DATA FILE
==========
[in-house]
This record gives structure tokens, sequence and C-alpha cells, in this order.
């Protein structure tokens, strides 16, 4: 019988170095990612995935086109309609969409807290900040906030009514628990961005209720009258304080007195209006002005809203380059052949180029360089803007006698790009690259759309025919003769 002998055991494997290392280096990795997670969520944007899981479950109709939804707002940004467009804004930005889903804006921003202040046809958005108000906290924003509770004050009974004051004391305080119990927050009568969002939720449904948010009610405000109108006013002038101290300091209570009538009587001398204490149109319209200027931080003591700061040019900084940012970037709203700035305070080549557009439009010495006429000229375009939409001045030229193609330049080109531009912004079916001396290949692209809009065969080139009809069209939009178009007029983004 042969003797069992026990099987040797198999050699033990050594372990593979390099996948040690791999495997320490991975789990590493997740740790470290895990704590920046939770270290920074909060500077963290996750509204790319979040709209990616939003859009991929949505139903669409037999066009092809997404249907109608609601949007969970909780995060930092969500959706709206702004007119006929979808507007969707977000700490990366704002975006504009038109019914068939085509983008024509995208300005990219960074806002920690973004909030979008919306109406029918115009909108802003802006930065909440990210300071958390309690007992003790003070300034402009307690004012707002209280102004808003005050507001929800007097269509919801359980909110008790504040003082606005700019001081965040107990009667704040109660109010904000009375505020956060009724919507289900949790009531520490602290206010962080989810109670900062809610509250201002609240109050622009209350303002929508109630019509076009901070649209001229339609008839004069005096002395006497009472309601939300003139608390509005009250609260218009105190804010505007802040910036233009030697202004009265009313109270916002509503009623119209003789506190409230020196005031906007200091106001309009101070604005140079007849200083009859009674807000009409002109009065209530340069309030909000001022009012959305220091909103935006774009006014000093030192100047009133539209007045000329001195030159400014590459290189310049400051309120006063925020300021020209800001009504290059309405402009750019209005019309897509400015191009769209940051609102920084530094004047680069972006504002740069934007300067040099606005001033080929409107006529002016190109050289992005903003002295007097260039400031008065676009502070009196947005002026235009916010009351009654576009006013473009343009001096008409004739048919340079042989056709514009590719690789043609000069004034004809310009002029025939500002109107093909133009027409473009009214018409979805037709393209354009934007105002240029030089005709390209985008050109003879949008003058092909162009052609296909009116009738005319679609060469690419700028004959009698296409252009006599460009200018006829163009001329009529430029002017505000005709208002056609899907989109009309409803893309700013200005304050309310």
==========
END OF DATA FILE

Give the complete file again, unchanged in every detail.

[in-house]
This record gives structure tokens, sequence and C-alpha cells, in this order.
């Protein structure tokens, strides 16, 4: 019988170095990612995935086109309609969409807290900040906030009514628990961005209720009258304080007195209006002005809203380059052949180029360089803007006698790009690259759309025919003769 002998055991494997290392280096990795997670969520944007899981479950109709939804707002940004467009804004930005889903804006921003202040046809958005108000906290924003509770004050009974004051004391305080119990927050009568969002939720449904948010009610405000109108006013002038101290300091209570009538009587001398204490149109319209200027931080003591700061040019900084940012970037709203700035305070080549557009439009010495006429000229375009939409001045030229193609330049080109531009912004079916001396290949692209809009065969080139009809069209939009178009007029983004 042969003797069992026990099987040797198999050699033990050594372990593979390099996948040690791999495997320490991975789990590493997740740790470290895990704590920046939770270290920074909060500077963290996750509204790319979040709209990616939003859009991929949505139903669409037999066009092809997404249907109608609601949007969970909780995060930092969500959706709206702004007119006929979808507007969707977000700490990366704002975006504009038109019914068939085509983008024509995208300005990219960074806002920690973004909030979008919306109406029918115009909108802003802006930065909440990210300071958390309690007992003790003070300034402009307690004012707002209280102004808003005050507001929800007097269509919801359980909110008790504040003082606005700019001081965040107990009667704040109660109010904000009375505020956060009724919507289900949790009531520490602290206010962080989810109670900062809610509250201002609240109050622009209350303002929508109630019509076009901070649209001229339609008839004069005096002395006497009472309601939300003139608390509005009250609260218009105190804010505007802040910036233009030697202004009265009313109270916002509503009623119209003789506190409230020196005031906007200091106001309009101070604005140079007849200083009859009674807000009409002109009065209530340069309030909000001022009012959305220091909103935006774009006014000093030192100047009133539209007045000329001195030159400014590459290189310049400051309120006063925020300021020209800001009504290059309405402009750019209005019309897509400015191009769209940051609102920084530094004047680069972006504002740069934007300067040099606005001033080929409107006529002016190109050289992005903003002295007097260039400031008065676009502070009196947005002026235009916010009351009654576009006013473009343009001096008409004739048919340079042989056709514009590719690789043609000069004034004809310009002029025939500002109107093909133009027409473009009214018409979805037709393209354009934007105002240029030089005709390209985008050109003879949008003058092909162009052609296909009116009738005319679609060469690419700028004959009698296409252009006599460009200018006829163009001329009529430029002017505000005709208002056609899907989109009309409803893309700013200005304050309310």